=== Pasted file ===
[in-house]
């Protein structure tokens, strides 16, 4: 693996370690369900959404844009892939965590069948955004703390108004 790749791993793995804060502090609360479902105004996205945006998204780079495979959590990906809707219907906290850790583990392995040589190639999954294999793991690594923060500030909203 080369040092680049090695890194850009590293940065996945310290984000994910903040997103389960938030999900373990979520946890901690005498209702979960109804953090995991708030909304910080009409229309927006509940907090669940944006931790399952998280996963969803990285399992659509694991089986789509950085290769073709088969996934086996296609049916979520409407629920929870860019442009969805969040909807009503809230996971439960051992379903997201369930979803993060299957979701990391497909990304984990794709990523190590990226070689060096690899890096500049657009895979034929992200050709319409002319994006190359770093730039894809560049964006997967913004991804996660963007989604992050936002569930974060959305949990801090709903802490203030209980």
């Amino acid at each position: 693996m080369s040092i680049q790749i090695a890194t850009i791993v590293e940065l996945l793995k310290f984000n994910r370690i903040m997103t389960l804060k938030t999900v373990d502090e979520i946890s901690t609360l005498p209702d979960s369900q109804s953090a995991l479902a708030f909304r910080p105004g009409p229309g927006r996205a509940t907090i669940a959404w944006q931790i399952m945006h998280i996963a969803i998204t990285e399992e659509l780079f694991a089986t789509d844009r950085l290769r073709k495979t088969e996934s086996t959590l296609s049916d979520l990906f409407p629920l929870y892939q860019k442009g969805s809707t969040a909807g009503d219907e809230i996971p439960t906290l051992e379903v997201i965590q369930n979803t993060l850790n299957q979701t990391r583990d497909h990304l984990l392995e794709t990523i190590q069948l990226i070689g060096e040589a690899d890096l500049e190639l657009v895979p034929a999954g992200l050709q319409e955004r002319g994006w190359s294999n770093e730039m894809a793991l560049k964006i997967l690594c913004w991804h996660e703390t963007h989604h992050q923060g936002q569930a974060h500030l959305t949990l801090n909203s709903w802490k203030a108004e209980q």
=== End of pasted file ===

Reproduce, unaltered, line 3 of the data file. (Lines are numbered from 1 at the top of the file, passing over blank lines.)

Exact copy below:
């Amino acid at each position: 693996m080369s040092i680049q790749i090695a890194t850009i791993v590293e940065l996945l793995k310290f984000n994910r370690i903040m997103t389960l804060k938030t999900v373990d502090e979520i946890s901690t609360l005498p209702d979960s369900q109804s953090a995991l479902a708030f909304r910080p105004g009409p229309g927006r996205a509940t907090i669940a959404w944006q931790i399952m945006h998280i996963a969803i998204t990285e399992e659509l780079f694991a089986t789509d844009r950085l290769r073709k495979t088969e996934s086996t959590l296609s049916d979520l990906f409407p629920l929870y892939q860019k442009g969805s809707t969040a909807g009503d219907e809230i996971p439960t906290l051992e379903v997201i965590q369930n979803t993060l850790n299957q979701t990391r583990d497909h990304l984990l392995e794709t990523i190590q069948l990226i070689g060096e040589a690899d890096l500049e190639l657009v895979p034929a999954g992200l050709q319409e955004r002319g994006w190359s294999n770093e730039m894809a793991l560049k964006i997967l690594c913004w991804h996660e703390t963007h989604h992050q923060g936002q569930a974060h500030l959305t949990l801090n909203s709903w802490k203030a108004e209980q």